After weeks of sheltering in place, climbing infection rates and halted business, many in the U.S. see the country headed into the next phase of the coronavirus crisis.
States are reopening gradually (or quickly), many hospitals have more capacity and infections are slowing overall. The U.S. is beginning to experiment with what the future might look like.
For the distributed solar industry, is the worst over?
All but one of the country's major publicly traded residential solar companies has pulled its 2020 financial guidance. Nearly all of the biggest players logged losses in the first quarter, and the January to March period only partially overlapped with the health crisis, meaning second-quarter results may have an even harder edge.
Still, a sense of cautious optimism is returning, and industry executives say that the crushing sales declines and delayed installations seen at the height of the crisis may now be letting up.
A solar demand rebound?
Many public solar companies were riding high in late 2019.
Vivint Solar was seeing historic growth up through the company's fourth-quarter earnings call, held on March 10, said CEO David Bywater. The coronavirus pandemic arrested that progress. “Within a few days of that call, our world changed rapidly,” Bywater said on Vivint's Q1 earnings call this month.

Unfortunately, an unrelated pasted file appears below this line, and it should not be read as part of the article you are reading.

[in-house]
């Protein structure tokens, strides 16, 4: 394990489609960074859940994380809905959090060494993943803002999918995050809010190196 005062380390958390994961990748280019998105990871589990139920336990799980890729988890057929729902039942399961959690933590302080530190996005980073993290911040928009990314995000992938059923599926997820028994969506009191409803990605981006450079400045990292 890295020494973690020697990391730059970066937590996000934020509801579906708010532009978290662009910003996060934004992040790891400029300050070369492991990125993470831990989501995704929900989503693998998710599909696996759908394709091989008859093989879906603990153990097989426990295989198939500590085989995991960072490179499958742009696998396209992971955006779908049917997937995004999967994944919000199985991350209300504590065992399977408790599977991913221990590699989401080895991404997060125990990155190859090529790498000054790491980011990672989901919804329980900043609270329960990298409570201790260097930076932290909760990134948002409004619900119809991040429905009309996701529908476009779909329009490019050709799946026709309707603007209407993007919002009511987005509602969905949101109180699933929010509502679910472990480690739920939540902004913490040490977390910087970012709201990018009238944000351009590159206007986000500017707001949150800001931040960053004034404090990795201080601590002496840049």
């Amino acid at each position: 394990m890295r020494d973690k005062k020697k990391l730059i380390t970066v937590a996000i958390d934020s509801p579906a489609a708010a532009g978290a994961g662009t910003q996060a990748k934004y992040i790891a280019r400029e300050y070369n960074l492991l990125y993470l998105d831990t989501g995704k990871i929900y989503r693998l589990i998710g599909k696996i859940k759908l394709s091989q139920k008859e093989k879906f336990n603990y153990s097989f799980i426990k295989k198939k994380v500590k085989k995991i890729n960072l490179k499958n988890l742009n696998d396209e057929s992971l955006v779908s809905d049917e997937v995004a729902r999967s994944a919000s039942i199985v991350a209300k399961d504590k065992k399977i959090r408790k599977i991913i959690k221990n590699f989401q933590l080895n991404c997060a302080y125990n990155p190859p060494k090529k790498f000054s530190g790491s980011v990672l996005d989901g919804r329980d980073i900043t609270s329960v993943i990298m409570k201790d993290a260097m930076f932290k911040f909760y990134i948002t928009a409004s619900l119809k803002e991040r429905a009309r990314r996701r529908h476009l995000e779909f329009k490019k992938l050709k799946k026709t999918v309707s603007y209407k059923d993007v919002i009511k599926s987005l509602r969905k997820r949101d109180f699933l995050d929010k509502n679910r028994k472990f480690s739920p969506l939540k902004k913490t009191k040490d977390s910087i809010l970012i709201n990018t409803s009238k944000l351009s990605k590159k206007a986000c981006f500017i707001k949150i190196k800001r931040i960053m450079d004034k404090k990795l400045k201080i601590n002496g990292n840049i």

Some in the residential solar industry now expect 2020 installations could fall as much as 60 percent this year. Wood Mackenzie analysts believe the decline could be about 50 percent. The industry has already lost 60,000 jobs with more losses expected, according to an analysis published this month by the Solar Energy Industries Association.
Vivint, Sunnova, Sunrun and SunPower all reported first-quarter losses even as they grew in terms of customers and installations. Tesla, the only solar company that turned a profit, saw its solar installations fall despite its head start in the switch to online sales. And the large national companies should have had an easier time than the industry’s long tail of smaller, more localized installers.
PetersenDean, a huge roofing company that also sells solar and storage, reported a “dramatic drop” in demand from March to April, nearing 70 percent. Craig Rickabaugh, the company’s national director of purchasing, told Greentech Media that the company does expect that to turn around in the “near future,” particularly in California.
The impacts have been geographically diverse. In some areas, virus cases are still climbing. Several of the residential solar industry’s largest markets are in states most impacted by the crisis, such as New York, New Jersey and California.
Will the shift to digital sales pay off?
Those states are now restarting solar builds where they were halted. And some “leading indicators,” as the industry likes to call them, suggest early actions may have blunted lasting impacts for the industry’s leaders.
Within weeks if not days, most installers transitioned to digital-only sales, a change many were already working toward and that may reduce customer-acquisition costs in the long run. For some, including Sunrun, that meant deploying digital tools for in-house sales crews.